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Effectiveness of MoodleRooms Training at Union University

Final Evaluation Report EDTECH 505-4173 Josh Simmons August 4, 2013

Table of Contents
Learning Reflection……………………………………………………………………… 3 Executive Summary……………………………………………………………………… 4 Purpose of Evaluation………………………………………………………………....…. 5 Background Information………………………………………………………………. 6-8 Evaluation Design……………………………………………………………………. 9-10 Results of Evaluation……………………………………………………………….. 11-19 Discussion of Results……………………………………………………………….. 20-21 Conclusions and Recommendations…………………………………………………… 22 Appendix A: Survey Form………………………………………………………….. 23-28 Appendix B: Email to Faculty Members………………………………………………. 29 Appendix C: Project Timeline…………………………………………………………. 30

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Learning Reflection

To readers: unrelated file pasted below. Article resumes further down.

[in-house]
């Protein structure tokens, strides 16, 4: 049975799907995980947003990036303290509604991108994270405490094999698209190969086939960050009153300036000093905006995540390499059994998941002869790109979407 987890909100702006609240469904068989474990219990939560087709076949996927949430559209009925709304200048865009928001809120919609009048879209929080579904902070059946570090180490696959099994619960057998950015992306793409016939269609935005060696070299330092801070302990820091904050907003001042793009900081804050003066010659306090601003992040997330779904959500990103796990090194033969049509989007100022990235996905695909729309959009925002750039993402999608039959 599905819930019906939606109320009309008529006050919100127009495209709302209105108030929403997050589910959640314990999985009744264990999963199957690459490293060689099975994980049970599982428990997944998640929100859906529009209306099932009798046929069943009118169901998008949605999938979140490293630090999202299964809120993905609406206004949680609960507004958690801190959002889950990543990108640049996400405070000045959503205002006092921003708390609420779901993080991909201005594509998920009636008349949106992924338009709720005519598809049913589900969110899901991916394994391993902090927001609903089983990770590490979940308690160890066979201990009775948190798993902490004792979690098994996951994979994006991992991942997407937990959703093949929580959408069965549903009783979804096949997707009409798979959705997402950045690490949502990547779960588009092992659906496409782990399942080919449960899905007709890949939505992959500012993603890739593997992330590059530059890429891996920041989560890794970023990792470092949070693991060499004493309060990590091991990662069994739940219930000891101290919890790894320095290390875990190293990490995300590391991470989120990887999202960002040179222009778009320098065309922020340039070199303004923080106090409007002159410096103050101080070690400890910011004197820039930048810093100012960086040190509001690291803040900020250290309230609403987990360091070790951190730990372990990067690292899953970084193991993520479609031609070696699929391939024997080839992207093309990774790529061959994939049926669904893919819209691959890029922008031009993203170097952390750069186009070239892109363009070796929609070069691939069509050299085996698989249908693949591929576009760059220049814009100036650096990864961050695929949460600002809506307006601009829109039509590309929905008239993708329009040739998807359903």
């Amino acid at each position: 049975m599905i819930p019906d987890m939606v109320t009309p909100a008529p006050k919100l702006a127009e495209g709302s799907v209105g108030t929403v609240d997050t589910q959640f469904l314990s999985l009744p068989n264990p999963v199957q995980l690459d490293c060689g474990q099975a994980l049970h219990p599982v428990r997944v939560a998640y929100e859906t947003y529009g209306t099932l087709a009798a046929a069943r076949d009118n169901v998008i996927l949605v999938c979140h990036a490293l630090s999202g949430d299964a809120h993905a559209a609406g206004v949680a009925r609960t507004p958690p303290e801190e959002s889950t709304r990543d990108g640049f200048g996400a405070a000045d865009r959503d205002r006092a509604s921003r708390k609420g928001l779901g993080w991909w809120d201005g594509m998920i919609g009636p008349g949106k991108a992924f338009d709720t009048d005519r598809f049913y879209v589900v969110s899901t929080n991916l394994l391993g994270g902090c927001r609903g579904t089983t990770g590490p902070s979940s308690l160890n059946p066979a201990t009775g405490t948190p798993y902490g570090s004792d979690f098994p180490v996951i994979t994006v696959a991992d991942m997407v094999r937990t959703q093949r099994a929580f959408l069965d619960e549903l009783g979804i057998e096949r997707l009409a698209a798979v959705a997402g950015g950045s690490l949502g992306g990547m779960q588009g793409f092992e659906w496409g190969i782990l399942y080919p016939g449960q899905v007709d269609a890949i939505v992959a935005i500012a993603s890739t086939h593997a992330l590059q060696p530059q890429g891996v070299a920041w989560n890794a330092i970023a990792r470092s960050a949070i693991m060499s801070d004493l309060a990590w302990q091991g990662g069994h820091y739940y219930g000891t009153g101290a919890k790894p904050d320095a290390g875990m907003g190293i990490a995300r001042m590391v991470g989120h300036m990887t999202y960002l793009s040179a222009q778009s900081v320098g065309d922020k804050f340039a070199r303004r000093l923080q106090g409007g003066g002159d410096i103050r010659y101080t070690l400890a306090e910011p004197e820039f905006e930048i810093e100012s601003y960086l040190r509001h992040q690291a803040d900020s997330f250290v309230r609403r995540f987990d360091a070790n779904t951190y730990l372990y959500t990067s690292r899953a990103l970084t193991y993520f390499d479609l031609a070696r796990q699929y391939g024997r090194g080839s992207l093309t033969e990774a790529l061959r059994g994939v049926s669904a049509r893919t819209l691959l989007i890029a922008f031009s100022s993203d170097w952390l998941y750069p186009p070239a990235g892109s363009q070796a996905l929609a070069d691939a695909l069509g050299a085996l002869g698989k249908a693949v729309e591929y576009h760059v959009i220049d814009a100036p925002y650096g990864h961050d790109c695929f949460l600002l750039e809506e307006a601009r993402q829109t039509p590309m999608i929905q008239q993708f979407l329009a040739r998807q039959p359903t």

Evaluation was a subject I felt familiar with when the course began. However, I quickly learned that my experiences with evaluation had not been from the design aspect, but typically only a discussion of results. I had a small amount of experience looking at data and determining how the data guides our future planning. The textbook examined many aspects of evaluation that I had never considered such as evaluation models and designing an evaluator‟s program description. These are 2 critical aspects of designing an evaluation, but I had never considered all steps necessary to ensure an evaluation addresses various aspects of a project. One project that truly showed me the breadth of an evaluation was the Tangled assignment. In this assignment we were to begin with asking questions and soon I realized that one questions leads to another and to another. These questions often overlap causing more questions, increasing the evaluation process. As I began developing my own evaluation, I had grandiose ideas and envisioned an evaluation that would cover the entire implementation of MoodleRooms at my university. Dr. Perkins gave me advice to not „bite off more than I could chew‟. I didn‟t think my project was too big until I began developing the assessment questions and once again, the project developed into a huge undertaking. I realized that evaluations must be defined in attainable terms. We could evaluate the effectiveness of the US government, but it would be a huge undertaking. However, an evaluation on one small portion is much more attainable. Evaluation is an enlightening experience. It is sometimes difficult to accept the answers we gain through evaluation. However, to truly grow in any aspect of life, including education, we must learn to take the good with the bad and apply the lessons learned. I am thankful for the evaluation project as it gave me a chance to work closely with co-workers to scrutinize an area that has had very little assessment in the past – faculty training. Through the results of the evaluation, we have already begun the improvement process. AECT Standards Addressed 5.1 Problem Analysis - Evaluation revolves around studying problems. The Tangled assignment proved just how difficult it is to analyze a problem and showed the many angles at which a problem can be viewed. The Evaluation Proposal identified a real problem that needed to be addressed and brought a look at the evaluation in light of all stakeholders involved. 5.2 Criterion-Referenced Measurement – Essential to criterion-referenced measurement is the desired learning outcome, often based on a rubric. A rubric is needed as a standard or guide for evaluation or assessment. In criterion-referenced measurement, a learning task will be balanced with the learning assessment. Each item will be measured appropriately, when a standard is involved. 5.3 Formative and Summative Evaluation – Formative assessment takes place throughout a process and includes various trials and tests. The purpose of formative assessment is to make changes in a design before it is fully executed. A summative assessment takes place after implementation. Often summative assessments measure the effectiveness of a product or design. My evaluation project was based on a summative assessment of the effectiveness of MoodleRooms training at my university.